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Roll into a circle two inches larger than pie plate. Fold pastry into fourths; place in pie plate. Unfold and ease into plate, pressing firmly against bottom and sides.

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Pile high with the yummy apples.

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Redo the same steps with the other round for the top crust. Cut off the extra dough that hangs over–leaving enough to fold under.

You can either crimp the edges…piecrustedges

or use a fork. Dip fork tines in flour; press tines onto edge of dough. Poke with fork or knife all around to release steam as it bakes.apple18

I wanted to add an enchanted seashell embellishment to the final version.

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I molded leftover dough over a scallop shell, cut off the excess, and placed it on the pie.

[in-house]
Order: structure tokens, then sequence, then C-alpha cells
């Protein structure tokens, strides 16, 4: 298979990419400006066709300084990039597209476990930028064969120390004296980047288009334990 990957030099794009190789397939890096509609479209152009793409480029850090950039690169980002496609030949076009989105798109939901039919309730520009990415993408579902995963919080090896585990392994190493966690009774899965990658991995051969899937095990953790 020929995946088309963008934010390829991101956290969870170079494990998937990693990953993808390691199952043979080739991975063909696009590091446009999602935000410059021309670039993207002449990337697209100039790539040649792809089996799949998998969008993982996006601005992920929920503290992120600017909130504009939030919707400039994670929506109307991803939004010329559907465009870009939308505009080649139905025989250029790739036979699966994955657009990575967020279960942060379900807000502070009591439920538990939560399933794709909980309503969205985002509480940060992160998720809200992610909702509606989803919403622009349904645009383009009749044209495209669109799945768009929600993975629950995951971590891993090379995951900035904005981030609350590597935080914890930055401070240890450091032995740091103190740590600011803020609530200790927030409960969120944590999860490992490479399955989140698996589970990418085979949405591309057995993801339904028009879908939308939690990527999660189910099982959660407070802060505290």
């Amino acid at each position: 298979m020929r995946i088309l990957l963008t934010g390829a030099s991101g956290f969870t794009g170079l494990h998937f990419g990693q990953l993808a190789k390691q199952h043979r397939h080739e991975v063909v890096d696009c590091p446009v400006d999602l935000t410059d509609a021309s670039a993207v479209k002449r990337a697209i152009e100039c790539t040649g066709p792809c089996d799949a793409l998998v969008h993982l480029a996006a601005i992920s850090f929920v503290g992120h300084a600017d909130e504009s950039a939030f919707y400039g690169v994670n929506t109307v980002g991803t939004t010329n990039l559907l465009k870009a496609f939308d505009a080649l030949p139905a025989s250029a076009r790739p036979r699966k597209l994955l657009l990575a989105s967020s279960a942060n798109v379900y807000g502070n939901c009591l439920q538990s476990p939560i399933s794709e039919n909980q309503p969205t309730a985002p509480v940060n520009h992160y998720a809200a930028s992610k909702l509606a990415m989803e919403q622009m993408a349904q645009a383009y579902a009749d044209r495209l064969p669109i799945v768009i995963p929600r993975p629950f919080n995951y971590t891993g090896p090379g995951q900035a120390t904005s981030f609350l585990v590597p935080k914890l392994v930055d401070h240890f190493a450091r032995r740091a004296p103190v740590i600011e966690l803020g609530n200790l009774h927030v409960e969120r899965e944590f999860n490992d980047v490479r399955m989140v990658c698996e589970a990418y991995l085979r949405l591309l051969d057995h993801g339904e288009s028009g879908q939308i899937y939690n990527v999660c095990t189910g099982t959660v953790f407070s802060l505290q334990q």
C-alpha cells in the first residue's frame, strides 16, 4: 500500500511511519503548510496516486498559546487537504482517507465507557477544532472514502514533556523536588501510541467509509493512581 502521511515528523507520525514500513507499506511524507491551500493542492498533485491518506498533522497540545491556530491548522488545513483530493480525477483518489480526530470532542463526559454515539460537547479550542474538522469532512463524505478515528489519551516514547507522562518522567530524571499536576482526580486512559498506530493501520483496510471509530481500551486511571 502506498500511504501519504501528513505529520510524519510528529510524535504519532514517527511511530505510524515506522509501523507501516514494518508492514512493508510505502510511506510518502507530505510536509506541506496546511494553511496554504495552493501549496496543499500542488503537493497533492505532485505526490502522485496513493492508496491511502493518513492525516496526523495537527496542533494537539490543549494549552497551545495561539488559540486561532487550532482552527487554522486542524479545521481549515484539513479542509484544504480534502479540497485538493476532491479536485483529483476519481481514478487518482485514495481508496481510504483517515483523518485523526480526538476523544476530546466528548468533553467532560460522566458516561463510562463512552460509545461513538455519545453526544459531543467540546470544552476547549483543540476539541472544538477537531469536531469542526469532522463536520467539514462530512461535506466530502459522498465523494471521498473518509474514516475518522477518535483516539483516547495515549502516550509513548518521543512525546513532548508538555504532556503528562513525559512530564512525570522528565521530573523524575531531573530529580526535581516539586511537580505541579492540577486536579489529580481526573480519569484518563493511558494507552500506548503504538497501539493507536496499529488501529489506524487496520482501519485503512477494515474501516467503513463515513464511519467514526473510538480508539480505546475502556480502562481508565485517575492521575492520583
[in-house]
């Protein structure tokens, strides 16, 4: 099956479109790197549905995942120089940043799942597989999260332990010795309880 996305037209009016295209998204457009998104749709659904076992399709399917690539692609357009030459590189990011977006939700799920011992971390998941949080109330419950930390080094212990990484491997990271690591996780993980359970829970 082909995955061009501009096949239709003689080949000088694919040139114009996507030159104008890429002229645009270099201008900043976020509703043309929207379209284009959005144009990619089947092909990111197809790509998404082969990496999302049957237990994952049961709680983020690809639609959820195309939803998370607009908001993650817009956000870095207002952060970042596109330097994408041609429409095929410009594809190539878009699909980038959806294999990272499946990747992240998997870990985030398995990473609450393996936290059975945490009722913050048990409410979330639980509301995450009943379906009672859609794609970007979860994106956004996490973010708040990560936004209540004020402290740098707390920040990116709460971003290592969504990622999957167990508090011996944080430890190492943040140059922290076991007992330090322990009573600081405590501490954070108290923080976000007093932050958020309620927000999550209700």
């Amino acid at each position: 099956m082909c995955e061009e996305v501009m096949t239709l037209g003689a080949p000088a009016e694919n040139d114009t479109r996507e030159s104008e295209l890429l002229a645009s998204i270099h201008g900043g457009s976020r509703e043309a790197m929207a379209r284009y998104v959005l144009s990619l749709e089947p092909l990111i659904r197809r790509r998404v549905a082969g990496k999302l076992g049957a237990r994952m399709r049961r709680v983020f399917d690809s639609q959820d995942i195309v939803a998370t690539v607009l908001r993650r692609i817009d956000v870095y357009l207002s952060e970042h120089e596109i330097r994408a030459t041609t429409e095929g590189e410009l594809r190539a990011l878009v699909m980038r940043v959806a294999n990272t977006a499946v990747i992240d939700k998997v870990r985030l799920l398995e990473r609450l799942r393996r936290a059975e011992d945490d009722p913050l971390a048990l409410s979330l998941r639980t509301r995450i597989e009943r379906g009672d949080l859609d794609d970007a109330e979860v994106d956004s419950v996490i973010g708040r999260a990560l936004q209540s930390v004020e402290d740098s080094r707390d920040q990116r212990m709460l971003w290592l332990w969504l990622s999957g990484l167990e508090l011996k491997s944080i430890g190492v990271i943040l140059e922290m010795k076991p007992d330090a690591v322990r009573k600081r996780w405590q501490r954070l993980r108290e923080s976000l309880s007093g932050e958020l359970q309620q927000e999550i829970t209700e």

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It will bake quicker than the pie–remember to take it out after about ten minutes and place it back on the pie before serving.

I always bake pies on a cookie sheet because they will invariably ooze and turn your oven into a burning, sticky, smoky mess that can set off a smoke alarm and that’s always annoying!apple19

Bake at 425 degrees for about 45 minutes or so until it’s bubbly and the crust is beautifully browned.

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Yummy!

apple21“Alright Mr. DeMille, I’m ready for my close-up”
(Norma Desmond, Sunset Blvd.)

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Come on, add this to your list of goals for 2013 and let me know how it turns out!